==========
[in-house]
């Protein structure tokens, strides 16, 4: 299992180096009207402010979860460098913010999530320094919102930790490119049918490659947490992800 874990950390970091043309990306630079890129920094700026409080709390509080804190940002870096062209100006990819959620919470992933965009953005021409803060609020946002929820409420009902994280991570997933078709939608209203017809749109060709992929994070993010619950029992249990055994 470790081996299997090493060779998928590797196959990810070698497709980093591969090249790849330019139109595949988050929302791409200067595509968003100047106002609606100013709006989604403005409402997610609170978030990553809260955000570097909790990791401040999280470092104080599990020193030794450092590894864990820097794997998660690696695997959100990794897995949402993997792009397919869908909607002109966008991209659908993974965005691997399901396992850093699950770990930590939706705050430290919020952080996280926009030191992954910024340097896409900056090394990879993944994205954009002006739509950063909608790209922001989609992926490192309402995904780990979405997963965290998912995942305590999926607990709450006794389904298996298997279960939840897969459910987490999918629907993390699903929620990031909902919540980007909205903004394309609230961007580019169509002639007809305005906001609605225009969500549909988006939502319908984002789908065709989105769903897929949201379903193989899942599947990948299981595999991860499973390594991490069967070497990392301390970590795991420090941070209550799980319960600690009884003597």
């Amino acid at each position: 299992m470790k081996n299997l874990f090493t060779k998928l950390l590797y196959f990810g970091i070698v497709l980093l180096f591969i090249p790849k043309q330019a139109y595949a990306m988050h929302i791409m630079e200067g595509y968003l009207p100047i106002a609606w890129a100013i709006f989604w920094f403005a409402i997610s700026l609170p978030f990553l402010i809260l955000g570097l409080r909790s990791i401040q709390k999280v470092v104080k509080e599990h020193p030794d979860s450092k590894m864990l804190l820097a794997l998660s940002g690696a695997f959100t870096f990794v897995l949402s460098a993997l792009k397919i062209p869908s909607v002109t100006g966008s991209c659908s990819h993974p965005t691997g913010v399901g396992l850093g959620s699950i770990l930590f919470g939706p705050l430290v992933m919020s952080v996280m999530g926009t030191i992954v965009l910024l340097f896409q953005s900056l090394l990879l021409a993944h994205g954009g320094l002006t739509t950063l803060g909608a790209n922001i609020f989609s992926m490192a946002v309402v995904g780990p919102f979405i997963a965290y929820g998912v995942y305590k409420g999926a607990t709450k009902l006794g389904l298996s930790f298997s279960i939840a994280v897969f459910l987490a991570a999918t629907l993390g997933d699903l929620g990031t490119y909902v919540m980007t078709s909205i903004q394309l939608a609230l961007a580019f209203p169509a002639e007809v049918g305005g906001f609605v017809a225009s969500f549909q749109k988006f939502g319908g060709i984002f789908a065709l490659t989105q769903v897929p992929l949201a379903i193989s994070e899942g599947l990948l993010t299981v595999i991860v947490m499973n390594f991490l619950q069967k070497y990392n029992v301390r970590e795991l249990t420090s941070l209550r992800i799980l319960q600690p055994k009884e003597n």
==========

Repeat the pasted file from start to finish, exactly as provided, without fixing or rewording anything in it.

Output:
[in-house]
């Protein structure tokens, strides 16, 4: 299992180096009207402010979860460098913010999530320094919102930790490119049918490659947490992800 874990950390970091043309990306630079890129920094700026409080709390509080804190940002870096062209100006990819959620919470992933965009953005021409803060609020946002929820409420009902994280991570997933078709939608209203017809749109060709992929994070993010619950029992249990055994 470790081996299997090493060779998928590797196959990810070698497709980093591969090249790849330019139109595949988050929302791409200067595509968003100047106002609606100013709006989604403005409402997610609170978030990553809260955000570097909790990791401040999280470092104080599990020193030794450092590894864990820097794997998660690696695997959100990794897995949402993997792009397919869908909607002109966008991209659908993974965005691997399901396992850093699950770990930590939706705050430290919020952080996280926009030191992954910024340097896409900056090394990879993944994205954009002006739509950063909608790209922001989609992926490192309402995904780990979405997963965290998912995942305590999926607990709450006794389904298996298997279960939840897969459910987490999918629907993390699903929620990031909902919540980007909205903004394309609230961007580019169509002639007809305005906001609605225009969500549909988006939502319908984002789908065709989105769903897929949201379903193989899942599947990948299981595999991860499973390594991490069967070497990392301390970590795991420090941070209550799980319960600690009884003597």
């Amino acid at each position: 299992m470790k081996n299997l874990f090493t060779k998928l950390l590797y196959f990810g970091i070698v497709l980093l180096f591969i090249p790849k043309q330019a139109y595949a990306m988050h929302i791409m630079e200067g595509y968003l009207p100047i106002a609606w890129a100013i709006f989604w920094f403005a409402i997610s700026l609170p978030f990553l402010i809260l955000g570097l409080r909790s990791i401040q709390k999280v470092v104080k509080e599990h020193p030794d979860s450092k590894m864990l804190l820097a794997l998660s940002g690696a695997f959100t870096f990794v897995l949402s460098a993997l792009k397919i062209p869908s909607v002109t100006g966008s991209c659908s990819h993974p965005t691997g913010v399901g396992l850093g959620s699950i770990l930590f919470g939706p705050l430290v992933m919020s952080v996280m999530g926009t030191i992954v965009l910024l340097f896409q953005s900056l090394l990879l021409a993944h994205g954009g320094l002006t739509t950063l803060g909608a790209n922001i609020f989609s992926m490192a946002v309402v995904g780990p919102f979405i997963a965290y929820g998912v995942y305590k409420g999926a607990t709450k009902l006794g389904l298996s930790f298997s279960i939840a994280v897969f459910l987490a991570a999918t629907l993390g997933d699903l929620g990031t490119y909902v919540m980007t078709s909205i903004q394309l939608a609230l961007a580019f209203p169509a002639e007809v049918g305005g906001f609605v017809a225009s969500f549909q749109k988006f939502g319908g060709i984002f789908a065709l490659t989105q769903v897929p992929l949201a379903i193989s994070e899942g599947l990948l993010t299981v595999i991860v947490m499973n390594f991490l619950q069967k070497y990392n029992v301390r970590e795991l249990t420090s941070l209550r992800i799980l319960q600690p055994k009884e003597n």